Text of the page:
Nicolas Baretzki, CEO Montblanc on its new collection, the rich legacy of Minerva and the new design of its boutique worldwide in a wide-ranging chat with Mitrajit Bhattacharya
The 1858 Collection is the big thing this year. Do take us through it.
Being the 160th anniversary of Minerva it was important for us to really dig further and enhance those amazing calibres and timepieces that we have had in our past. The whole concept of 1858 was really inspired by the 1920s and 1930s military watches and the mountain exploration watches that we have in those collections. The military watches were watches where the visibility and the legibility were so essential. The robustness of these watches was extremely important too. The first piece in the limited edition of the 1858 collection- the chronograph monopusher has a very vintage look in green colour with beautiful execution; quite an emblematic piece.
The Geosphere that we launched a few years ago is a very high complication watch. We wanted to use the specific Geosphere concept of giving world time, with a direct reading of time all over the world, northern and southern hemisphere, which is really complex in terms of fine watchmaking.
With people increasing their travel between the hemispheres and continents, I think it makes a lot of sense…
The link with the exploration theme is obvious but we went into a lot of details. First is the functionality of these two globes, from the northern and southern hemisphere, anti-clockwise for the northern part and clockwise for the southern part, where you really see them rotating and having a direct reading of these time zones. Then there are a lot of small things like the day and night indication. So if you want to call people in the US, you know whether its night or its day. And then some subtle reference to mountain exploration: seven red dots that represent the highest peaks in the seven continents spread over the two hemispheres. Seven peaks that every mountaineer would dream to achieve. There have been less than 500 people in the world who have done it.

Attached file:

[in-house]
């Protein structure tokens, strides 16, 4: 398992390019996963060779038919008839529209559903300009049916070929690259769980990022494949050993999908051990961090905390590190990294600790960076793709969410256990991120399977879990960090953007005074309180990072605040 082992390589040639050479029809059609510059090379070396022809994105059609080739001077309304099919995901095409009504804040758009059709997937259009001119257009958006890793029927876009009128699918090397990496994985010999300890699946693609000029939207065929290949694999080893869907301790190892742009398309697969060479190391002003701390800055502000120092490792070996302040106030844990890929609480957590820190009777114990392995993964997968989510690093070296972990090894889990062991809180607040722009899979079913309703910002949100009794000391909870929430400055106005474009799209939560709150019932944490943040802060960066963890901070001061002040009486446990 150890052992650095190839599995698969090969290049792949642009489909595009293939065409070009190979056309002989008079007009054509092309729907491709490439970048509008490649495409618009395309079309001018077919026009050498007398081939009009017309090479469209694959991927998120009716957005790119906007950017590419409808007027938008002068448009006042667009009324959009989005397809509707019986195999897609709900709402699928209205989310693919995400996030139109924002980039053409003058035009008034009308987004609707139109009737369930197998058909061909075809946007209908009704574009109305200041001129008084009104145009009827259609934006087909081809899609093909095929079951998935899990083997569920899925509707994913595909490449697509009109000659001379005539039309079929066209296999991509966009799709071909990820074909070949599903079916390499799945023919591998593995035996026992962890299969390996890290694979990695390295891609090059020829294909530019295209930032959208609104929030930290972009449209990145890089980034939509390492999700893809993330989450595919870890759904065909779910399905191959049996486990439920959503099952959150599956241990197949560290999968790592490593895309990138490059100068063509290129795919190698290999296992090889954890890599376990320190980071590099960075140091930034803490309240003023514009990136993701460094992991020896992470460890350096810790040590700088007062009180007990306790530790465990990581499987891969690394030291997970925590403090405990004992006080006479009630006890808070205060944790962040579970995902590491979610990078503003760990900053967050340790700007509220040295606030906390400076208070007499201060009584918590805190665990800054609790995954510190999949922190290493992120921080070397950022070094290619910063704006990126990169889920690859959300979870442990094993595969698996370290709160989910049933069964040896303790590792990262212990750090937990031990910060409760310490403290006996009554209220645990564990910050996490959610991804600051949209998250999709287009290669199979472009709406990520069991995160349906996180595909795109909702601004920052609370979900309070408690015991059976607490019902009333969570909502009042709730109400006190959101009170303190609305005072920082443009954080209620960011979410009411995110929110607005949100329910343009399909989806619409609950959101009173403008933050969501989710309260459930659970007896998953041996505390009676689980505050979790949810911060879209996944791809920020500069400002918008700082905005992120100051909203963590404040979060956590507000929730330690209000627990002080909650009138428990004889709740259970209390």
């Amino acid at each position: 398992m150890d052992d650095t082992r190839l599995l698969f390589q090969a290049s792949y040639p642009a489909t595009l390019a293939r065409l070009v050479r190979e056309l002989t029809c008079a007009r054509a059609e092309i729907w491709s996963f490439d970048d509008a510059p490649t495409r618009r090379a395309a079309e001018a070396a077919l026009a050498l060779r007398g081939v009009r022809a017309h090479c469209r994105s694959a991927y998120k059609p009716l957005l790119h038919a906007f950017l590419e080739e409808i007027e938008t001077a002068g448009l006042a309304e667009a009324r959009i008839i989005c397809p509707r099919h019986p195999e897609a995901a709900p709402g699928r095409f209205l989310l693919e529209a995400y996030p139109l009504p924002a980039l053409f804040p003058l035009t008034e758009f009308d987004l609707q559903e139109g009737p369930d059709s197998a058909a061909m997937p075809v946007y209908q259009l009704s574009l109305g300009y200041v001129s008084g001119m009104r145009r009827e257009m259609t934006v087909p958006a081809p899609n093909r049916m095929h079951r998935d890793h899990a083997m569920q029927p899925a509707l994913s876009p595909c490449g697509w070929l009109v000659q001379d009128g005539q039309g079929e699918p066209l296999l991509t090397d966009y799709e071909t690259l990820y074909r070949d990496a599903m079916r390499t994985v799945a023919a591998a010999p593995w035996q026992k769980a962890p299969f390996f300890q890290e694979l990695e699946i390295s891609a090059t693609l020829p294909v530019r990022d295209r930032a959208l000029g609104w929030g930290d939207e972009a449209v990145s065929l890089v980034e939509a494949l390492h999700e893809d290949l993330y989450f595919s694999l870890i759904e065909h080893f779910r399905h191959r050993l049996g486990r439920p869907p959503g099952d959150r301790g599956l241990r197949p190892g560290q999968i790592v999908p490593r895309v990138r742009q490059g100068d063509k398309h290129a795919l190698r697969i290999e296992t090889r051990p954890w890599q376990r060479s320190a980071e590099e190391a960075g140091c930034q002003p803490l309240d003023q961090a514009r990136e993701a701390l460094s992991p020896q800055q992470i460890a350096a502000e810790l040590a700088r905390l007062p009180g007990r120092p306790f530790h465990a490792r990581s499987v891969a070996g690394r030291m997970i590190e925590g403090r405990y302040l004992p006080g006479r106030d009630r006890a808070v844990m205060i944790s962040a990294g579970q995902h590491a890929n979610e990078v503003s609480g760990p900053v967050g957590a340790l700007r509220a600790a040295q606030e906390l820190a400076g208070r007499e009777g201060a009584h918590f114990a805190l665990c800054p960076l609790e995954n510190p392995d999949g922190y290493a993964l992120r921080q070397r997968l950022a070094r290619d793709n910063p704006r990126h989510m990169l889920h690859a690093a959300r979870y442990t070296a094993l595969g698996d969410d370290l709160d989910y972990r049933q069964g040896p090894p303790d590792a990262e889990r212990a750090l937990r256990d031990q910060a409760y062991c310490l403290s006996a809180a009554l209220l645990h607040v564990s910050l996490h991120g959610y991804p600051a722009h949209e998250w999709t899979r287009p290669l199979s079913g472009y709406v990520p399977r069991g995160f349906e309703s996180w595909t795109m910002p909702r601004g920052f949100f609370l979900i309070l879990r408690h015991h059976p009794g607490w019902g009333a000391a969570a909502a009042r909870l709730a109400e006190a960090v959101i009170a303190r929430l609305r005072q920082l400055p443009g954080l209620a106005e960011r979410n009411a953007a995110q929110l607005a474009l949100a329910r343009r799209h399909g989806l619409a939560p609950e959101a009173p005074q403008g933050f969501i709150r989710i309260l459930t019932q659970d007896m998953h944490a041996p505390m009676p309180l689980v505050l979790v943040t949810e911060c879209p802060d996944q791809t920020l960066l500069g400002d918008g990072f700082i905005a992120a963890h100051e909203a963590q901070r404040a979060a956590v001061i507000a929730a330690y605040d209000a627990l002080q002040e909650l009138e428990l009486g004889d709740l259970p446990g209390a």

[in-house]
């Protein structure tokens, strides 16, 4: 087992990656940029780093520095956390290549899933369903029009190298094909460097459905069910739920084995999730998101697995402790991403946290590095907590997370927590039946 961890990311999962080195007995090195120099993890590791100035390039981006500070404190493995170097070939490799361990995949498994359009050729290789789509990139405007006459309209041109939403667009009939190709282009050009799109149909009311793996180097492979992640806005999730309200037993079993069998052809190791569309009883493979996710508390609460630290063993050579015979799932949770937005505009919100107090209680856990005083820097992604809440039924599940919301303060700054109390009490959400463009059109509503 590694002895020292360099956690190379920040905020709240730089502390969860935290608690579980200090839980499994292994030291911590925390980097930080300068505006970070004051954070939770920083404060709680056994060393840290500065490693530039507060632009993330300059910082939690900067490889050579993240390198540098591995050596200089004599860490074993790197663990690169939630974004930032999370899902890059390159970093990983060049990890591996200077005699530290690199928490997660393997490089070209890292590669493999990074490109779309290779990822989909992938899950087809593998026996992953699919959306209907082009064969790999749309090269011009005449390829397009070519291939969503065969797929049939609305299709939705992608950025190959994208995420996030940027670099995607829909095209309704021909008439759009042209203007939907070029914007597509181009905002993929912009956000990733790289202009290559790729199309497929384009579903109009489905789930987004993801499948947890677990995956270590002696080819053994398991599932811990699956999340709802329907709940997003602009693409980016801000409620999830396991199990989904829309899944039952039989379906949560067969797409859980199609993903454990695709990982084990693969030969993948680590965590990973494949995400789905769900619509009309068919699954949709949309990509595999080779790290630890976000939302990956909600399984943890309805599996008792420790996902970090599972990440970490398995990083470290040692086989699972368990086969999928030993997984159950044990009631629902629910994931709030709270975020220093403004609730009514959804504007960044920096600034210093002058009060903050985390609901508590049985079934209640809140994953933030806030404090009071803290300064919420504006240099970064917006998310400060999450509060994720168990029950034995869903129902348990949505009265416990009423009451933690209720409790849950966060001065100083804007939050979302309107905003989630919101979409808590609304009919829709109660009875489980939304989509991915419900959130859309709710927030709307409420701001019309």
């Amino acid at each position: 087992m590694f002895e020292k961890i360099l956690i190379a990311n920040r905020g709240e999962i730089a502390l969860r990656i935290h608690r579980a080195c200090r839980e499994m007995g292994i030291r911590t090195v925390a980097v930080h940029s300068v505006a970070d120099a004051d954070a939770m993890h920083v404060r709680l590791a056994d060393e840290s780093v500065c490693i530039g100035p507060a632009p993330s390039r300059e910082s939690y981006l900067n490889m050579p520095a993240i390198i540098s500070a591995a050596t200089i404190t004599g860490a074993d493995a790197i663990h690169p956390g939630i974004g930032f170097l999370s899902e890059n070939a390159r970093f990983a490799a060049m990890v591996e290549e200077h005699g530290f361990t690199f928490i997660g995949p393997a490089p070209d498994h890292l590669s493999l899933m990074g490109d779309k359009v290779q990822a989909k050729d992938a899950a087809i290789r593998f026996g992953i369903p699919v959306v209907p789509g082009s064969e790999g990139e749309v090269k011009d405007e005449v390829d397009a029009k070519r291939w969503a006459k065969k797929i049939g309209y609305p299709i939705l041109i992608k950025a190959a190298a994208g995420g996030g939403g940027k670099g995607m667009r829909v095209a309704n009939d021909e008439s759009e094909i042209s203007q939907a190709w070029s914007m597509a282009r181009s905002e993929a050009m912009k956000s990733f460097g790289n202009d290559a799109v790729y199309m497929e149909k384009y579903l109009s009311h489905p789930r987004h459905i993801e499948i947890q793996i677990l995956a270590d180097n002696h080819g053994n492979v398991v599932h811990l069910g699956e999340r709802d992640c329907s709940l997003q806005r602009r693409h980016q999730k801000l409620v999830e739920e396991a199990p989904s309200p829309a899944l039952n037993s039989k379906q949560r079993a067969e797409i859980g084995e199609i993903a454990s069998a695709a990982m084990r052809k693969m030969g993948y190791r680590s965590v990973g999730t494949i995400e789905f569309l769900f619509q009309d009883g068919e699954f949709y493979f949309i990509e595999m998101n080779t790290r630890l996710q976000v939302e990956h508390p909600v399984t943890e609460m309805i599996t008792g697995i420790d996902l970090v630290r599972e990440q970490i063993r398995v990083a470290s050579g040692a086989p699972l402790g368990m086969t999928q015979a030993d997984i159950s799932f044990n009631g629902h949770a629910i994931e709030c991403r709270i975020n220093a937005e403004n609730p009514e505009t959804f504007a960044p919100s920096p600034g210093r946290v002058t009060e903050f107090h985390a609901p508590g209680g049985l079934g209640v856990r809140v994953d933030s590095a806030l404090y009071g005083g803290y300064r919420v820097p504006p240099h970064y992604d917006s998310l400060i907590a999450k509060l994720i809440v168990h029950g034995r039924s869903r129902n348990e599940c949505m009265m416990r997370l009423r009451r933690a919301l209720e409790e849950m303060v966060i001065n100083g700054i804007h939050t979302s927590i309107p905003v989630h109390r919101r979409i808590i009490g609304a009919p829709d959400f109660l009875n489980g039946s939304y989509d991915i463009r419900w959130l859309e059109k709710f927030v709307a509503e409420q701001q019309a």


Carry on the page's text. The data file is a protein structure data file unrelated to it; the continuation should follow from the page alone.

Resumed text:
But this one is also limited to 1858…
We have two pieces. The steel version is not limited, and the bronze version is limited to 1858. And then, we have the legible Arabic numerals on the dial, with a Super-LumiNova treatment, so that one can see well at night. You have the black ceramic bezel, and the leather strap is done by a manufacturer in Florence.
There is so much happening yet it’s so clean. Not difficult to read, in spite of telling a long story.
But at the end of the day, I think the most striking point of this 1858 Collection is the price. As a customer, I want to buy something that has added value. With a price of €5000 or €5200 for the complexities and the fine watchmaking, its Montblanc strategy to have a very intelligent pricing.
So within the 1858 family this year Montblanc, which ones are your favourites?
The Minerva chrono monopusher is one of my favourites in the high-end segment, because of its execution, its craftsmanship. The mix of bronze and steel for the case is interesting, especially where we use an alloy of copper and aluminium, a special alloy that not only gives a lot of hardness to the material but is softer, and so more resistant.
How important is Minerva in the entire ecosphere of watchmaking, beyond Montblanc?